• understand potential water-related financial impacts, the water context of operations and supply chains and implications for the sector;
  • understand what sector leaders are doing, as well as the external perception of the company and investor expectations;
  • trace supply chains, identifying the location of operations and suppliers;
  • identify high-risk hotspots from stress, scarcity and risk perspectives;
  • understand the impact of operations and supply chain activities on people and the environment;
  • understand current and future risk and opportunities to protect and secure water resources in the future; and
  • publicly report on: agricultural supply chain water risks, the processes involved and factors considered to identify risk; and how the company has performed through company reports and its website or through recognised reporting and disclosure initiatives such as CDP Water and Global Reporting Initiative.

water risks company checklist

Example engagement questions

  • What is the highest level of oversight for water risk issues within the business?
  • To what extent do you know your (producer and/or manufacturer) supplier locations down to the farm level or nearest town?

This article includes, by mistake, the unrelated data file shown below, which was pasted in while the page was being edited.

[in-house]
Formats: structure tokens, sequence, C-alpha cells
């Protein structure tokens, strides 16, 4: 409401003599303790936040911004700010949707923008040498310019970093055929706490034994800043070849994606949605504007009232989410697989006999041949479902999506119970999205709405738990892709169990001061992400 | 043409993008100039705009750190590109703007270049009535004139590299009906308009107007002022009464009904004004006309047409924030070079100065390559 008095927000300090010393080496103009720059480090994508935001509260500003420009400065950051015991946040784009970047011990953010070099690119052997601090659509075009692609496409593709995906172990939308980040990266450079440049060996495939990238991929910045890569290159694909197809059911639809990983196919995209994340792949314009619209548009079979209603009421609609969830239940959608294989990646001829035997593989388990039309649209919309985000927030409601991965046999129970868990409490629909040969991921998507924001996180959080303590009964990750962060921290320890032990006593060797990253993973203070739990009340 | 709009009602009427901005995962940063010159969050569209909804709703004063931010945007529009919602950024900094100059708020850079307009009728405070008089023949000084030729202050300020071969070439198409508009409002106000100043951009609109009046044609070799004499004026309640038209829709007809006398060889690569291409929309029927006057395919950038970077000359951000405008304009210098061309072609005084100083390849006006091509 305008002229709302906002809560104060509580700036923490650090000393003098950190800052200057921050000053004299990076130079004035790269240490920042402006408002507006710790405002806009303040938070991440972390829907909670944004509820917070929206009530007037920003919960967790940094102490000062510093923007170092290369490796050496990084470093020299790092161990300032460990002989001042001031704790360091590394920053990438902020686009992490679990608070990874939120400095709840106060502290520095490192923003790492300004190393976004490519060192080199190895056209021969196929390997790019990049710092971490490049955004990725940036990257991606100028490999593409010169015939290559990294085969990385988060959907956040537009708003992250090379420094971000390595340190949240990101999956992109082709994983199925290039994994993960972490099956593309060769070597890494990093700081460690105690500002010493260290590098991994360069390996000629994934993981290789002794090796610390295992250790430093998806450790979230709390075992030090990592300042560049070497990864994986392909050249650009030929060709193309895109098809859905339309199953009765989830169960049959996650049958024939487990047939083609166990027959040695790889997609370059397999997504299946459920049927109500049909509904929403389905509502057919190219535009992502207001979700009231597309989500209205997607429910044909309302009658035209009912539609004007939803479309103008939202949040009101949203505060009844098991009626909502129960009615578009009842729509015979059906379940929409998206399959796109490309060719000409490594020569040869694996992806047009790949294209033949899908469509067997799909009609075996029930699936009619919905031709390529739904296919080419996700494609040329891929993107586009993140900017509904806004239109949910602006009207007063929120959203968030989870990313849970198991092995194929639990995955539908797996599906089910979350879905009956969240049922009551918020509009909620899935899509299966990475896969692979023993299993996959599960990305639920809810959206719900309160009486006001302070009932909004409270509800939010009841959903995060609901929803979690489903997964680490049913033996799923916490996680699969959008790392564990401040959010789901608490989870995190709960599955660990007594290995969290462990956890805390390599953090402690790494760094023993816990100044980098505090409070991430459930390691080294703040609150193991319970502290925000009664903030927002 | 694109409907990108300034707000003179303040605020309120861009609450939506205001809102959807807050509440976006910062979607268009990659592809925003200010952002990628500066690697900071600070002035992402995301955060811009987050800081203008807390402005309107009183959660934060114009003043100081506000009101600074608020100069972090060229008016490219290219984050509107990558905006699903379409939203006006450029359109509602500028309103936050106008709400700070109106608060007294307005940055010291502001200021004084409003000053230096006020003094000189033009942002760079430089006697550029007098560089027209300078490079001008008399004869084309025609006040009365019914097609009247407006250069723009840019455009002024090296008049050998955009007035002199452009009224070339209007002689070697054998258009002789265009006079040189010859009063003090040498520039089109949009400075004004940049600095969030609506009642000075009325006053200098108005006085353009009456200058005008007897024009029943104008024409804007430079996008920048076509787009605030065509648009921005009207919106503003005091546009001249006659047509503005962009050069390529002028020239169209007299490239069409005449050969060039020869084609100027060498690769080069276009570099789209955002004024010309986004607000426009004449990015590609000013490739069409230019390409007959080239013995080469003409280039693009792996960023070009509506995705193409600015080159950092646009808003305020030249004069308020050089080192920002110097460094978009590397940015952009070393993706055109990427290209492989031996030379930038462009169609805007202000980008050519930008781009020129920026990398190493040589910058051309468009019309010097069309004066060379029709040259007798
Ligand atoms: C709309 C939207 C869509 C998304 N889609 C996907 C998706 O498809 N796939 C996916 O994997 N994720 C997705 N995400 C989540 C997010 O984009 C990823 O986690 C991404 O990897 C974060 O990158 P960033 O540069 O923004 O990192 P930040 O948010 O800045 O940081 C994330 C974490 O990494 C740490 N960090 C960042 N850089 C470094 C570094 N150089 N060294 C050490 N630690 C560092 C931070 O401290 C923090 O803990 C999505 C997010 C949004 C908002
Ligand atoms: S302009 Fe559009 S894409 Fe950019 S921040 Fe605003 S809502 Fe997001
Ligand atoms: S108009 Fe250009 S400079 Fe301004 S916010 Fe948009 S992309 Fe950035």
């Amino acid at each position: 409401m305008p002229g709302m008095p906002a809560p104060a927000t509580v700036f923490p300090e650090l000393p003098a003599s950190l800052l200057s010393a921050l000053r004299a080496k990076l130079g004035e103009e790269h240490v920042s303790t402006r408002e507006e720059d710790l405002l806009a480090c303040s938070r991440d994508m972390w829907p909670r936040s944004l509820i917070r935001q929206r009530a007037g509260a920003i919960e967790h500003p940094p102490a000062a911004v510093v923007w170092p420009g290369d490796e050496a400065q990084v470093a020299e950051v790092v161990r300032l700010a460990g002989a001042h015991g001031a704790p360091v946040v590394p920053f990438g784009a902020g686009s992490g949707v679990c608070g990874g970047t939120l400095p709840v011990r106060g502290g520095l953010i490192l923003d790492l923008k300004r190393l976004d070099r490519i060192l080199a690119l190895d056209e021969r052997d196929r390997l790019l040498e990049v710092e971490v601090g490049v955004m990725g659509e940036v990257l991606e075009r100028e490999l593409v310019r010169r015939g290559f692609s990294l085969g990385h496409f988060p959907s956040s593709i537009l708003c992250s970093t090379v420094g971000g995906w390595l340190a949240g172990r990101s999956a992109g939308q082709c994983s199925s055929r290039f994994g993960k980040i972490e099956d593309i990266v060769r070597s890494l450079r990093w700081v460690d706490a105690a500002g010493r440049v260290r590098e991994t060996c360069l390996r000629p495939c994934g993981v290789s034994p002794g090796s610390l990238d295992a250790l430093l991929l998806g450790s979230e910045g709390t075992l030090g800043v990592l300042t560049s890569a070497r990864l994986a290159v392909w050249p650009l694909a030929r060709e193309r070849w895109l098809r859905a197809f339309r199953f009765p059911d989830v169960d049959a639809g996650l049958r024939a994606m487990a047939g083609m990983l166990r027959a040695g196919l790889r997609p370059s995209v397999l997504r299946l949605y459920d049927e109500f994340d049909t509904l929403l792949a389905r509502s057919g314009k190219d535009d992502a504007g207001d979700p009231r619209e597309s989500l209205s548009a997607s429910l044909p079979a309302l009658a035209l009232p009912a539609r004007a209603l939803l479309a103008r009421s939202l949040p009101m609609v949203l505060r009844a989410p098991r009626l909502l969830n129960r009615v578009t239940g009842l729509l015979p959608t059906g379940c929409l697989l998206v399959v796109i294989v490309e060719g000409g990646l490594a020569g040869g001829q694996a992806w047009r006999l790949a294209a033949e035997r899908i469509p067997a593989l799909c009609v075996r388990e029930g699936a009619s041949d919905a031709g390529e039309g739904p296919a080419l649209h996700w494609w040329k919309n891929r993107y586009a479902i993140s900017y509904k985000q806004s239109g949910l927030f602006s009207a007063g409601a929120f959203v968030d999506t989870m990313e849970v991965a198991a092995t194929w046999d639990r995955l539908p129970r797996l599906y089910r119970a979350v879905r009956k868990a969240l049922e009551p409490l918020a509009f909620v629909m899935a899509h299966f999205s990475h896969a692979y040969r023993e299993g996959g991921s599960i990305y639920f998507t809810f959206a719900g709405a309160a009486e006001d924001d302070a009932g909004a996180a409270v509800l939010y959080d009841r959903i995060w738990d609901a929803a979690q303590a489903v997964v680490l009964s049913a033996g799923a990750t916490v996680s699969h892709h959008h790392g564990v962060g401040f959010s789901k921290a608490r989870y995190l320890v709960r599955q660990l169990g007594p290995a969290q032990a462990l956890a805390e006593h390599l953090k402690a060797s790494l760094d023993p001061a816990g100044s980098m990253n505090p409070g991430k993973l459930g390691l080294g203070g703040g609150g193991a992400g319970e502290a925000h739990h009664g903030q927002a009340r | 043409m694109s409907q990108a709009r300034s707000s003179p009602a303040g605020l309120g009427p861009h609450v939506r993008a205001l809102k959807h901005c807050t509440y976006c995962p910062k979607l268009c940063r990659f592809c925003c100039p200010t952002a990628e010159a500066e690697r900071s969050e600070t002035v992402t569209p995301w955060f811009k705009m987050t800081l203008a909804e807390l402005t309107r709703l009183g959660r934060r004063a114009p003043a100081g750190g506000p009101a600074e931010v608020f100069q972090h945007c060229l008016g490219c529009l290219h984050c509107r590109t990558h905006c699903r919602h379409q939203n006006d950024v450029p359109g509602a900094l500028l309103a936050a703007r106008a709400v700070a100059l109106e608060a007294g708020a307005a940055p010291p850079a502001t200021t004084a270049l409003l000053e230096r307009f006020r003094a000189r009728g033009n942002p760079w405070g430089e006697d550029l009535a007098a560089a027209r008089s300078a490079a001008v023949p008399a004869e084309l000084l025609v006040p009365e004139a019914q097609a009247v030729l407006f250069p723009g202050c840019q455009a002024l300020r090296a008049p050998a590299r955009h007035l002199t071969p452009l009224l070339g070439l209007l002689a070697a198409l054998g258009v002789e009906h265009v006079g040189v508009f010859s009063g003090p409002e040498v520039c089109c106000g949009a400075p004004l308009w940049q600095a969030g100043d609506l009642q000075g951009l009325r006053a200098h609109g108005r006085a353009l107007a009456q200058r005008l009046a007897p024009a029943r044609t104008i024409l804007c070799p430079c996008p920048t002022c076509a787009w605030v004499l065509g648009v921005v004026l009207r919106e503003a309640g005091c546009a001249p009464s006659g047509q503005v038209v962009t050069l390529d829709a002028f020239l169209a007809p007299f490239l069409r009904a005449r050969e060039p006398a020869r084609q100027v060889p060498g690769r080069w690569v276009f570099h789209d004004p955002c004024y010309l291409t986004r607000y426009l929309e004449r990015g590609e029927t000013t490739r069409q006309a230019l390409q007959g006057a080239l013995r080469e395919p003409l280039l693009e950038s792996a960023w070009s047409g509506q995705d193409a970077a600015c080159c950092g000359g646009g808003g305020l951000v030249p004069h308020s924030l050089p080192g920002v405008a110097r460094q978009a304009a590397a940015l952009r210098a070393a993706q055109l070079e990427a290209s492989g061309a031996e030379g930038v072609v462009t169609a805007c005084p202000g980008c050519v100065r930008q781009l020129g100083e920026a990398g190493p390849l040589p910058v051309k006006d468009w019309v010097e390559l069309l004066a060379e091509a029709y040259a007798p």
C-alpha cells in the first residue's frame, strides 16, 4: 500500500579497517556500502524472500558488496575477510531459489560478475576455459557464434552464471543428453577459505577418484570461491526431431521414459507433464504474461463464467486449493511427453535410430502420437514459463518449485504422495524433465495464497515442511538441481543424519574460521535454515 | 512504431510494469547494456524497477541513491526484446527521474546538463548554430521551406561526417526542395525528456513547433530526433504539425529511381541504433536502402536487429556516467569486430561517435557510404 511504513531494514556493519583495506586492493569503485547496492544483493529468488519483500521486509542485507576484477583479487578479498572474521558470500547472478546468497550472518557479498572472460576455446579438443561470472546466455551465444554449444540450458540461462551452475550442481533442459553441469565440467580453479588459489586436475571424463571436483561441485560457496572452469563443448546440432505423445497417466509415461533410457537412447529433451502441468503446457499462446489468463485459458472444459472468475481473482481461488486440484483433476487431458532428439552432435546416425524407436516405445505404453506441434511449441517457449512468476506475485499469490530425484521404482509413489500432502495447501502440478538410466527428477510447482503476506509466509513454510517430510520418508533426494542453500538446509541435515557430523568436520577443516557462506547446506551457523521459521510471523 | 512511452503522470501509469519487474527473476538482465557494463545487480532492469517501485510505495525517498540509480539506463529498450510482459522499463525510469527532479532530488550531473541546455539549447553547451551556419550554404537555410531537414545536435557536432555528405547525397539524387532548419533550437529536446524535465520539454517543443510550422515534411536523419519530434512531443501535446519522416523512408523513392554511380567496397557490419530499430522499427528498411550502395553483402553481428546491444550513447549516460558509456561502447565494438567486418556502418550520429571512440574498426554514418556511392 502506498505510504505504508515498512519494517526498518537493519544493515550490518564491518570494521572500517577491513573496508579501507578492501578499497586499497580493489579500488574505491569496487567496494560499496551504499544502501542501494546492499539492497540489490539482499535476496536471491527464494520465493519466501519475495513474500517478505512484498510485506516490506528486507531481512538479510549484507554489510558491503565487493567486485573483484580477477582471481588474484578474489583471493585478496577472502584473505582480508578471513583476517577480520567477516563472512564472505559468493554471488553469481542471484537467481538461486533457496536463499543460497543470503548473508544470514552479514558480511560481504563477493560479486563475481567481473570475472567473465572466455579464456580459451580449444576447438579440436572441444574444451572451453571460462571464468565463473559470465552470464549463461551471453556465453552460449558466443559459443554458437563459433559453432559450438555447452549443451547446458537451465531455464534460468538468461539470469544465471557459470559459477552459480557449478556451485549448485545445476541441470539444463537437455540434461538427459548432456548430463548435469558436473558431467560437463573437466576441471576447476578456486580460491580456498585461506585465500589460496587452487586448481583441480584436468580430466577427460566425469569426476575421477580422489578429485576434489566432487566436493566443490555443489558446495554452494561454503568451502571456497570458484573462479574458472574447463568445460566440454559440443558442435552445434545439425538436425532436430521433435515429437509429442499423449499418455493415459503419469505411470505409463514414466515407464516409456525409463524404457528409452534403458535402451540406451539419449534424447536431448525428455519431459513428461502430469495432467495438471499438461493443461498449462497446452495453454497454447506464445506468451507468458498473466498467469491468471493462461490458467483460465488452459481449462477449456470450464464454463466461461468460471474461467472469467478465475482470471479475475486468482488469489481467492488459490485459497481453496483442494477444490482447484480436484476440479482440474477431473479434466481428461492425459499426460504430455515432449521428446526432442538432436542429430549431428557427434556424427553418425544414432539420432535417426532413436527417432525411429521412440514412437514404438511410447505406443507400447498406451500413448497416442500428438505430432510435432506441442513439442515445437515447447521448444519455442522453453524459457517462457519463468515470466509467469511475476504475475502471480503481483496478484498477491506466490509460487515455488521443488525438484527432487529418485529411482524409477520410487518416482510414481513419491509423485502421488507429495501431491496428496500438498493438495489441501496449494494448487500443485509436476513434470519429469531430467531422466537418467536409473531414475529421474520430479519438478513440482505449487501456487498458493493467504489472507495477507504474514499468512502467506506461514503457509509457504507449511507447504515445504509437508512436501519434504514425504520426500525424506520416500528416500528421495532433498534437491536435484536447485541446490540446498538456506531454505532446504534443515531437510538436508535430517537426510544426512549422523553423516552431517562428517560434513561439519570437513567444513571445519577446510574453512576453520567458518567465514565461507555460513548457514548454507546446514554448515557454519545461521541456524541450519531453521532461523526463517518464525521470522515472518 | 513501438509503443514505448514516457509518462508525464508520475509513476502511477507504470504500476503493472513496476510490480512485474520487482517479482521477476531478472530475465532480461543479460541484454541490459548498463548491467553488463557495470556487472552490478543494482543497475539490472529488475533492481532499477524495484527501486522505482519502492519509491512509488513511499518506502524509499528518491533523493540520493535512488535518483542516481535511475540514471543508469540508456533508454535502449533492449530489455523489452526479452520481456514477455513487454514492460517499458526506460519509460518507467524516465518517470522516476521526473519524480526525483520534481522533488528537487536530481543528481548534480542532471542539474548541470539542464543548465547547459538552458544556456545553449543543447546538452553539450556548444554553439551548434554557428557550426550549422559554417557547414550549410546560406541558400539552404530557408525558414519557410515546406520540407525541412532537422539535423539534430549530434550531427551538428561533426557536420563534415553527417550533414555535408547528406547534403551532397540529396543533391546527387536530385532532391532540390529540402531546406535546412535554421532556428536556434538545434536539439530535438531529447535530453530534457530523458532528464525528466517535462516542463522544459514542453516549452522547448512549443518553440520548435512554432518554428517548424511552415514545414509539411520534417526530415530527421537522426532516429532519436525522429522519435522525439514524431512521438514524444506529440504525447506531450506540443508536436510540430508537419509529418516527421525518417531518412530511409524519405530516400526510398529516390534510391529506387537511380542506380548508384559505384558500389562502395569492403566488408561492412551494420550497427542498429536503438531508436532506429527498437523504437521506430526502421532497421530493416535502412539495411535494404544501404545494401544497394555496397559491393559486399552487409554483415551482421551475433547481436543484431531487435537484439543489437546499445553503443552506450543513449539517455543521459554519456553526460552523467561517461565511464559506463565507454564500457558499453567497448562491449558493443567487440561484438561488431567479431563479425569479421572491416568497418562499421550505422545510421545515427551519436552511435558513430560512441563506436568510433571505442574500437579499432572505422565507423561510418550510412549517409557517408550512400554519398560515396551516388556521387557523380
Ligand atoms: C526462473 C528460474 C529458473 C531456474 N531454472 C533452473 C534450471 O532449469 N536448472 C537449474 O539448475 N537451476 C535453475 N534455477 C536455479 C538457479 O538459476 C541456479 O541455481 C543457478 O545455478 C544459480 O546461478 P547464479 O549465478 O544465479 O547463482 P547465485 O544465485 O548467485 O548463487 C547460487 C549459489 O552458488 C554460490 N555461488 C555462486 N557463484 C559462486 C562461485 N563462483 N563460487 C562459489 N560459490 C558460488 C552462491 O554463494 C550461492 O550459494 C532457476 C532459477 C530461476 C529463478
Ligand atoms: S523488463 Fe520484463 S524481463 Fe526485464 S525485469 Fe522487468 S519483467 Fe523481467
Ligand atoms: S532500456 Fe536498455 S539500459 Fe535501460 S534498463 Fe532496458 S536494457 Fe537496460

• For commodities, do you know the key growing areas in the countries you source from?
  • What are the water risks in your key sourcing/operating areas (e.g. drought occurrence, flood occurrence, local stakeholder perceptions, changes in regulations and status of water management institutions)?
  • Are you aware of other demands for water competing with your supply chains in key sourcing/operating areas (e.g. other agriculture sectors, industry, energy and communities)?
  • Have you conducted a water risk assessment down to the individual farm/operational levels in your supply chains using a recognised water risk tool?
  • What tools do you use to assess high-risk areas?
  • Have you assessed the key drivers of risks you are exposed to in high water risk areas such as overabstraction and poor water management? If so, what are they?